Arguably, retirement planning can be stressful – especially as you draw closer to your retirement day – and the uncertainty of the past year certainly hasn’t helped. Outliving your savings is, rest assured, a lot more stressful. If you want to enjoy your retirement years in comfort, what should you be doing now?
MAXIMIZING YOUR RRSP CONTRIBUTIONS
Contributing to a registered retirement savings plan (RRSP), and ideally maxing out your annual contribution limit, is one of the fundamentals of sound retirement planning.
If you’ve been doing this diligently over the years, well done! However, it’s also important to review the investments in your RRSP to ensure they continue to align with your investment objectives and risk tolerance.
Here’s an overview of key information and some helpful tips to ensure you have a successful RRSP season in 2021.
- Contribution deadline: March 1, 2021
- 2021 contribution limit: 18% of earned income (less any pension adjustment) to a maximum of $27,830
MAKING THE MOST OF YOUR RRSP
How to maximize the value of your RRSP will depend on your specific needs and situation. However, here are some general tips to consider.
- Consider recent market developments. Historically, annual returns on equities following downturn years have yielded higher than average returns. Whatever you do, don’t try to time the market. Given the upheaval seen in financial markets in 2020, you may want to discuss with us an RRSP strategy that makes sense based on your needs.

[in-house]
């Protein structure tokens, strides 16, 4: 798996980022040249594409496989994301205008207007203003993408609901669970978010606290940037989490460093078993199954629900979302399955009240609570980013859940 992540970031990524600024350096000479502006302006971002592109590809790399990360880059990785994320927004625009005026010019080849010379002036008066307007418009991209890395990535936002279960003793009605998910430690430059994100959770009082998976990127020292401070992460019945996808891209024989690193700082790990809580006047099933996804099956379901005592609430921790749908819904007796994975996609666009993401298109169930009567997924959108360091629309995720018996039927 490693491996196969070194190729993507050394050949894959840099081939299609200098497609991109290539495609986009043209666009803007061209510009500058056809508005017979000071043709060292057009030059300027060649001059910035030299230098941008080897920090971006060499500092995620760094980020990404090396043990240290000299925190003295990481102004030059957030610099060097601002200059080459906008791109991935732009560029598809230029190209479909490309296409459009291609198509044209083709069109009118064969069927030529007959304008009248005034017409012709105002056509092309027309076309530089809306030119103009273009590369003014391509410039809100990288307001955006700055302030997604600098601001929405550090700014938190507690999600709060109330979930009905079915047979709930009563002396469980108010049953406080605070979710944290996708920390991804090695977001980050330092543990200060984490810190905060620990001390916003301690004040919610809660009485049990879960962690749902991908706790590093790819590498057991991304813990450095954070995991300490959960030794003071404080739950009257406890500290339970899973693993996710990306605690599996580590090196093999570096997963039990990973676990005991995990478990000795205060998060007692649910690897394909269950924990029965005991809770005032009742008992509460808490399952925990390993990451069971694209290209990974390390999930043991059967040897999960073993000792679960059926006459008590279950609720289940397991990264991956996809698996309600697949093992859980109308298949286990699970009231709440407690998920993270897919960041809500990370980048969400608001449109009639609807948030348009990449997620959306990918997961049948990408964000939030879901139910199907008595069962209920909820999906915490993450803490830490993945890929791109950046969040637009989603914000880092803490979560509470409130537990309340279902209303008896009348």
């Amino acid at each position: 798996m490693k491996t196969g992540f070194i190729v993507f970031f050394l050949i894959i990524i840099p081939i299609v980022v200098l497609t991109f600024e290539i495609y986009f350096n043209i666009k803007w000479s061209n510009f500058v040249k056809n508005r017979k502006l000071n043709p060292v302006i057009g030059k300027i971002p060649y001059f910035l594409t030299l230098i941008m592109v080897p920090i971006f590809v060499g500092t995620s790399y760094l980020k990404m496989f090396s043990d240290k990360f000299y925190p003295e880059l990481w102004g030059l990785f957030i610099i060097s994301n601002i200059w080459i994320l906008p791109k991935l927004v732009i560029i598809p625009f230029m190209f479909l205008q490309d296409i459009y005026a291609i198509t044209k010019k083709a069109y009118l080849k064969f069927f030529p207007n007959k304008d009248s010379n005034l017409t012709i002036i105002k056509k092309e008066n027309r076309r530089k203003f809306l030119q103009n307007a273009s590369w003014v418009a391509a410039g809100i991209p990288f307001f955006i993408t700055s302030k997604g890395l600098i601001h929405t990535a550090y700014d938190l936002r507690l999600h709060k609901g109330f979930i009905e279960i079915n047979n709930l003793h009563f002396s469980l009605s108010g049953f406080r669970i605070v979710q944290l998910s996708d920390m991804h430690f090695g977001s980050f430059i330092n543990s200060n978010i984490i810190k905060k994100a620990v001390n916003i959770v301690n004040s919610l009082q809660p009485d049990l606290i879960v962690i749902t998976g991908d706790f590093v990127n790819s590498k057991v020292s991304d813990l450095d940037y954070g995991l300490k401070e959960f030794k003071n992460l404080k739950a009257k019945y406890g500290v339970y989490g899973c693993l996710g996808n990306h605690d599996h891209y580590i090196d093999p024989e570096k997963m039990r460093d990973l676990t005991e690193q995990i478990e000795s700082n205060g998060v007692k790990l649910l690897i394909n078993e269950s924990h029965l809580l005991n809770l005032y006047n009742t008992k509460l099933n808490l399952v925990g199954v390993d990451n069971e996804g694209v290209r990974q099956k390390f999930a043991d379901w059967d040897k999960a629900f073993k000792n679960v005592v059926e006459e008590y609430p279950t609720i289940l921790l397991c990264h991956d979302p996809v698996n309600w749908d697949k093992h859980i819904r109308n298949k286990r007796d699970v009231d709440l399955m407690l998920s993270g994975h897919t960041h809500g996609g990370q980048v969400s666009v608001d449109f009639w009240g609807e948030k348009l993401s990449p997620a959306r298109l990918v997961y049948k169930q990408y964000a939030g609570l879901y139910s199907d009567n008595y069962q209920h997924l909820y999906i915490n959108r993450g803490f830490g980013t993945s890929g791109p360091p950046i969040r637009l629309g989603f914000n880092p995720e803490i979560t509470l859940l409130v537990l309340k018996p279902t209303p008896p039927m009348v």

- Use an RRSP catch-up loan. An RRSP catch-up loan can help you utilize any unused RRSP contribution room. Depending on your personal income tax situation, this may result in a tax refund that could be used to help pay down the RRSP loan. This is not a strategy for everyone. Let’s talk before you do it!
- Invest your tax refund or bonus. If you’re banking on getting a tax refund this year or expecting a bonus from work, what are your plans for this money? Rather than spending it on nice-to-have things, consider putting some or all of it into your RRSP. You may have to forego a bit of fun in the short term, but it can help give your retirement lifestyle a big boost in the long term. We can show you what that looks like for you.